According to a recent report on www.cyberscoop.com, Google will no longer allow advertisements or marketing in its network that promote spyware and surveillance technology used for intimate partner surveillance. More commonly known as stalkerware, these applications can facilitate and exacerbate domestic violence, monitoring a target’s texts, phone calls, browsing history, geolocation and social media history. The policy update intends to bar advertisements or marketing in Google’s ad network that perpetuates this kind of surveillance without targets’ consent. Read more.

Most Organizations Fall Victim to Public Cloud Cybersecurity Incidents According to Sophos Report

According to a new market research report from British security software and hardware provider, Sophos, 70% of organizations hosting data or workloads in the public cloud experienced a security incident in the last year with multi-cloud organizations reporting up to twice as many incidents as single platform adopters. Specifically, the company’s research found that 70% of organizations reported they were hit by malware, ransom ware, data theft, account compromise attempts, or crypto-jacking in the last year. Research, based on interviews with 3,521 IT managers hosting data and workloads in the public cloud, also found that data loss/leakage is the number one concern for organizations. Read more.

Most Employees Take Responsibility for Cybersecurity But Fall Short on Following Best Practices

The security firm Trend Micro, in a recent survey of more than 13,000 remote workers across 27 countries, found that most employees claim awareness of cybersecurity best practices but still fall short on abiding by them. According to a recent article on www.techrepublic.com, the findings of the survey highlighted a disconnect between employees being more aware of risks and them putting this knowledge into practice. For example, 72% of respondents claimed to have gained better cybersecurity awareness during the pandemic, with 81% agreeing that workplace cybersecurity falls partly on their shoulders. However, 56% of employees admitted to using a non-work application on a work device, with 66% admitting to uploading corporate data to that application. Read more.

Brazil Becomes Hot Bed for Cyber Crime

As deaths from COVID-19 surge in Brazil, so to are cyber crimes. Cyber criminals have set up new infrastructure to scam people who are desperate for relief, according to a recent article on http://www.cyberscoop.com. IBM has uncovered nearly 700 malicious websites related to COVID-19, the disease caused by the virus, in recent months. The criminals are impersonating government apps used to sign up for financial relief and sending people a flurry of text and email messages asking them to hand over their data. Read more.

U.S. Must Prepare for Adversaries to Take Advantage of Voting Challenges in a COVID-19 World

A recent commentary on www.baltimoresun.com warns that the cyber threats to voting systems may in fact elevate as adversaries see an opportunity to disrupt systems during the COVID-19 crisis. In addition to keeping poll workers and voters safe from viral transmission, there is a second major risk, according the article: how to keep the election itself secure from cyber threats. As states rush equip precincts with high-speed optical ballot scanners and distribute vote-by-mail request forms, election officials must continue to safeguard their IT infrastructure, including voter registration databases, electronic poll books used to check in voters, and websites publishing vital information about changes to voting processes. Read more.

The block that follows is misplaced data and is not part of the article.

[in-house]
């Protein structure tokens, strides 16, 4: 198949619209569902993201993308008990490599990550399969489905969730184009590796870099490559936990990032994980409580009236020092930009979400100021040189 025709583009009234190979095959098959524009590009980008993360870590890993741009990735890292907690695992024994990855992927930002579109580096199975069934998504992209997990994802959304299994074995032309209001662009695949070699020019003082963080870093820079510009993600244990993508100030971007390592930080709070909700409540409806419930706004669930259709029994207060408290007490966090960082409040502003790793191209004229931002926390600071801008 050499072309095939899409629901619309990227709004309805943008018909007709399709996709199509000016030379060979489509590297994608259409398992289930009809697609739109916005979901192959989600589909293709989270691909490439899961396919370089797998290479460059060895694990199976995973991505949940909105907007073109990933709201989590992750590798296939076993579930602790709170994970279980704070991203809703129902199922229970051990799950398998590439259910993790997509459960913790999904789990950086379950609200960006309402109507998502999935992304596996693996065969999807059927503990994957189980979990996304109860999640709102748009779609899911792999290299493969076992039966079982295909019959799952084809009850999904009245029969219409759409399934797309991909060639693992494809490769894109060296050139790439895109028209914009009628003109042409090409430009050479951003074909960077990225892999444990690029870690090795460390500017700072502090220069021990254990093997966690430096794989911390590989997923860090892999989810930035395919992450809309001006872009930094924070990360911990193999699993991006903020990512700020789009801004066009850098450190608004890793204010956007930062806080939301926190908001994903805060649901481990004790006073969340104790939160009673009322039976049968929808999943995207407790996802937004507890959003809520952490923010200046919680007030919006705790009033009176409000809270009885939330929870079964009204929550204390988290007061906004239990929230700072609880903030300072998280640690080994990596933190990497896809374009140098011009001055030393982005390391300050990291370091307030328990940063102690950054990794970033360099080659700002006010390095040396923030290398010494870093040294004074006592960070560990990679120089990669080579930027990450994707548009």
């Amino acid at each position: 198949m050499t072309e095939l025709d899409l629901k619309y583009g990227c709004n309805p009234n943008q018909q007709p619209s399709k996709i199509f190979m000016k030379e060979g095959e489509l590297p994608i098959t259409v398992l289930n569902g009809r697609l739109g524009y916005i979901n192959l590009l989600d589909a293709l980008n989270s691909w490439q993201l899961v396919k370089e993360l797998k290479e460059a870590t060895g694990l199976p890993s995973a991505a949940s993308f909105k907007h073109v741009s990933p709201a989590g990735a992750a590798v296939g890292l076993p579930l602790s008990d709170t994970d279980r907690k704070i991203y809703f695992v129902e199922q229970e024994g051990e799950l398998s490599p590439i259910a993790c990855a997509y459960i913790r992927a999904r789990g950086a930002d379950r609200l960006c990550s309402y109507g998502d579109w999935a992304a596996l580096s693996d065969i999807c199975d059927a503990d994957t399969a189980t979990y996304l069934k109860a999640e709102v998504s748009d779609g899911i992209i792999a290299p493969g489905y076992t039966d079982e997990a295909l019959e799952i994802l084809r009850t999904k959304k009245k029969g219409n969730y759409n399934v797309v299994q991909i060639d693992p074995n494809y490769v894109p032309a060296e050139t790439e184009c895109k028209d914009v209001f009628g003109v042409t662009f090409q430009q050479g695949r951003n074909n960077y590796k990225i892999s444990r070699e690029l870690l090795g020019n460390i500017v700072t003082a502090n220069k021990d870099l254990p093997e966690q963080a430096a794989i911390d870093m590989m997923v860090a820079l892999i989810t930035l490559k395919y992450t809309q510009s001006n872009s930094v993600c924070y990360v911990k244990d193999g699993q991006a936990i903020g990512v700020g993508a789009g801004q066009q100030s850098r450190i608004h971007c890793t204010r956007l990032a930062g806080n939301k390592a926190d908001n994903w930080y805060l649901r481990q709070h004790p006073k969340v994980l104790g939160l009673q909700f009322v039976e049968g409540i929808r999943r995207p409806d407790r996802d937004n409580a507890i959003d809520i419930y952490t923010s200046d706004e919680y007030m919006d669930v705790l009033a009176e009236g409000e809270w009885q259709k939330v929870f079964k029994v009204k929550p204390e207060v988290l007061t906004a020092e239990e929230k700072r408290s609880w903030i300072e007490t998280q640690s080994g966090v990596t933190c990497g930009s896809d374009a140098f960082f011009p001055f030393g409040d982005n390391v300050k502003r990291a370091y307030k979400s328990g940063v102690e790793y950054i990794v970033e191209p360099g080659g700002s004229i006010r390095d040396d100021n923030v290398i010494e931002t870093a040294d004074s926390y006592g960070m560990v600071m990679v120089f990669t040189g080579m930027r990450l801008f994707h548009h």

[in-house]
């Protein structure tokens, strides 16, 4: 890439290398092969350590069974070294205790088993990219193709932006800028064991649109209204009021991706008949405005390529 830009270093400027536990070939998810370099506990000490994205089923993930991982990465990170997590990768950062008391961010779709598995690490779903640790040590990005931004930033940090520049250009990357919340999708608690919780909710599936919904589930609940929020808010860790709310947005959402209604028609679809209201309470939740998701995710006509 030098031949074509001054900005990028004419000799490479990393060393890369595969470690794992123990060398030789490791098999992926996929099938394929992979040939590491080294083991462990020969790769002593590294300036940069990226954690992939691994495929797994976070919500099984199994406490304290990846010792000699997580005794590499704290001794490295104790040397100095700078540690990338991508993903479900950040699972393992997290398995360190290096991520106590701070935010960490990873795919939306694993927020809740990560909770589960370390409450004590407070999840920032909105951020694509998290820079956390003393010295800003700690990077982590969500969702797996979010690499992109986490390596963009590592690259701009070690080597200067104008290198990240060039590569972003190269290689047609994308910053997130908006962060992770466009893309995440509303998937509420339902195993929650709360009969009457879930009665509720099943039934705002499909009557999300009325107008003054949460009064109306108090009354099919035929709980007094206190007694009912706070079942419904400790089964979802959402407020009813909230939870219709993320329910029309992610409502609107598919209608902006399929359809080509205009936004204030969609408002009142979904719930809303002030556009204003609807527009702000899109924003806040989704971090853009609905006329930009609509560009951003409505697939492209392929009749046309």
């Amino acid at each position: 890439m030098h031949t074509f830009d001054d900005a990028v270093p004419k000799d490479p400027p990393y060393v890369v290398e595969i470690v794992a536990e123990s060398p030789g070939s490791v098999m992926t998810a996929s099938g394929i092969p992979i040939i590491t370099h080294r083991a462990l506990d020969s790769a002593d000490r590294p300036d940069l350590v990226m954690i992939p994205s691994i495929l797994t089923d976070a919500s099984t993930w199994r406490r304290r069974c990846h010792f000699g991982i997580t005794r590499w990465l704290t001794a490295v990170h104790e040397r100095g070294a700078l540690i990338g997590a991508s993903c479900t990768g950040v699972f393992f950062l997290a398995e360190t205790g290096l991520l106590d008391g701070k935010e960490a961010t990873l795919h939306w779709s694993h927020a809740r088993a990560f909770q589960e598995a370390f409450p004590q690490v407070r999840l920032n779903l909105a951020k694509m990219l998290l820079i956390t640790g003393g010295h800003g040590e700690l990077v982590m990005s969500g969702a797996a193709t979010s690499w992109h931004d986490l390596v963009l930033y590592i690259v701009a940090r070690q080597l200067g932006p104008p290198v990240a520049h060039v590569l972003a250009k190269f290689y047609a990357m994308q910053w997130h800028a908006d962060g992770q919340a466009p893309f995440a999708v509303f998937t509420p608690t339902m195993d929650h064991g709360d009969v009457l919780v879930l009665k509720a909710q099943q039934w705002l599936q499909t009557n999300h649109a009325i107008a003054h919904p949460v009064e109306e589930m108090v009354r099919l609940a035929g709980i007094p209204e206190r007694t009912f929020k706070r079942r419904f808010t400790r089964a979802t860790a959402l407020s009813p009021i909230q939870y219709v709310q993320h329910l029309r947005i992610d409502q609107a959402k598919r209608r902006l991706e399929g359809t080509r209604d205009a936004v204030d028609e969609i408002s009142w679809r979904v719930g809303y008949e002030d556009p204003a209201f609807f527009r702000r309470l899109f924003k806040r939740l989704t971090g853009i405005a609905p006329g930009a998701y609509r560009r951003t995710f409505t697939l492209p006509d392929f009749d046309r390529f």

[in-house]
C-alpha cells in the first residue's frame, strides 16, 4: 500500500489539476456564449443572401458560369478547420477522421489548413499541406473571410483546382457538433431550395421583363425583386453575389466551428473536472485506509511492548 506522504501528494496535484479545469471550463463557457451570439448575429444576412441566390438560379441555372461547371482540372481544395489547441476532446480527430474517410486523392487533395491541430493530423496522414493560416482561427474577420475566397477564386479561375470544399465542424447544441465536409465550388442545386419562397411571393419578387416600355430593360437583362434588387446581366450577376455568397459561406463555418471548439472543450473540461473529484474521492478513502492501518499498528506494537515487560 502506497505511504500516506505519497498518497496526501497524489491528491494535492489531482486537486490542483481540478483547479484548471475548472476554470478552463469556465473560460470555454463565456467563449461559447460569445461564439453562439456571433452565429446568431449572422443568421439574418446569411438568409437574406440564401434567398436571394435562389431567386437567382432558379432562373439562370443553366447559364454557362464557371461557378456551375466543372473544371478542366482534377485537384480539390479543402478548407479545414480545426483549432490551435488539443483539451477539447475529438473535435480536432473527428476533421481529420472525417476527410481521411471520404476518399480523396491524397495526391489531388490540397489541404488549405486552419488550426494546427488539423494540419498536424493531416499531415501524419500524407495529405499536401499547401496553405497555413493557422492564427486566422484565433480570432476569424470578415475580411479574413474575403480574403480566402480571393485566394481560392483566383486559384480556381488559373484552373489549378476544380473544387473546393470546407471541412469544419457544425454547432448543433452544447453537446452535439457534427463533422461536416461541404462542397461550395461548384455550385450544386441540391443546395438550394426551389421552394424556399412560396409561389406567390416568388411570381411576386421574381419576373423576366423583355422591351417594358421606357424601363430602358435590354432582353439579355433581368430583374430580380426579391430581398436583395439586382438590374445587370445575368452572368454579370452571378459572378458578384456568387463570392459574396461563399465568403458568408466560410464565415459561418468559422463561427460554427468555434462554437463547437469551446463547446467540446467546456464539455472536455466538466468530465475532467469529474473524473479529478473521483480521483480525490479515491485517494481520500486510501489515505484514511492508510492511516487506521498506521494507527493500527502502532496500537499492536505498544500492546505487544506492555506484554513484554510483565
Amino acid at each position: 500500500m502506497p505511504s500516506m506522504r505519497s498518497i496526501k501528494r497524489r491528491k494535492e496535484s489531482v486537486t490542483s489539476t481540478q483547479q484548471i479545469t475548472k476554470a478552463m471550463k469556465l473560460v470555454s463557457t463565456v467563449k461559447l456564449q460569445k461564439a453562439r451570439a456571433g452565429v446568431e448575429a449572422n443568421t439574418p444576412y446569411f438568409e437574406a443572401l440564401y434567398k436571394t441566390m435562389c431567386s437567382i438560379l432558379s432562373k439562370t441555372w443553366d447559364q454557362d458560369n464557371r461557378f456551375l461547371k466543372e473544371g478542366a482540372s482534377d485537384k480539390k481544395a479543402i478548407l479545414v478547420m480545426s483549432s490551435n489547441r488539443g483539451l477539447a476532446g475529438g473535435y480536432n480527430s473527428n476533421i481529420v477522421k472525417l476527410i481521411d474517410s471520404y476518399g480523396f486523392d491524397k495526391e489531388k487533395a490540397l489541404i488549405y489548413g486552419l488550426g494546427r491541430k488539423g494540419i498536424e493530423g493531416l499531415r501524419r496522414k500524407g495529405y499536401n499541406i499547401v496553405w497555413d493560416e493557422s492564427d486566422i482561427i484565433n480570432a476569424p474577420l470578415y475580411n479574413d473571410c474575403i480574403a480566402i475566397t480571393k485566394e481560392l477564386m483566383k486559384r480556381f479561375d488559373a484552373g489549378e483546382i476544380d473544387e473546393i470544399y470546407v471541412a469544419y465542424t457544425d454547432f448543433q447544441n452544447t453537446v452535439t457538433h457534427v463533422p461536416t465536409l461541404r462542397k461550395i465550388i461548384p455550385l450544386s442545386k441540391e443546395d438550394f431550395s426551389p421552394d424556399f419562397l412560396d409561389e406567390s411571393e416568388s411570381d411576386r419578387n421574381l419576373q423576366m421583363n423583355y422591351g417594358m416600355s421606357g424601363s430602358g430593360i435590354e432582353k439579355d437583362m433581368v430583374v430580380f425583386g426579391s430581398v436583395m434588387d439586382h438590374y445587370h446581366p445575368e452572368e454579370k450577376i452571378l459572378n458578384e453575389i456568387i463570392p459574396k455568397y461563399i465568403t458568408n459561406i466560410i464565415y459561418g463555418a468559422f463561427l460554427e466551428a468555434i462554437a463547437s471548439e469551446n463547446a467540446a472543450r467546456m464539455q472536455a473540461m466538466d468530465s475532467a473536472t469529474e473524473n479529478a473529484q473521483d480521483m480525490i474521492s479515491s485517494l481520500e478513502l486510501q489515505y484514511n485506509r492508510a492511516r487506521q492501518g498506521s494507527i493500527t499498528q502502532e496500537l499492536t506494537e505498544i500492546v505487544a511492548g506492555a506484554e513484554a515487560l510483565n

Cyber Connections News Roundup: June 30

Get the latest cybersecurity news from leading companies, news outlets and blogs.

Cyber Connections News Roundup is a bi-weekly brief of online links to news stories and commentary of interest to the cybersecurity community, delivered on the second and fourth Tuesday of each month. Articles are selected for their newsworthiness, timeliness, potential impact, and reach.

June 30, 2020

New Bipartisan Bill Aims to Establish Nation Cybersecurity Czar

According to a recent report on www.securitymagazine.com, a bipartisan group of six House members introduced a bill to establish a National Cyber Director in the Executive Office of the President. Three Democrats and three Republicans are sponsoring the National Cyber Director Act, which would create a Senate-confirmed director, and two deputy directors appointed by the president. The National Cyber Director would be appointed by the President subject to Senate confirmation and would head an office within the Executive Office of the President to oversee and coordinate federal government incident response activities, collaborate with private sector entities, and attend and participate in meetings of the National Security Council and Homeland Security Council. Read more.

Zoom Appoints New Cybersecurity Lead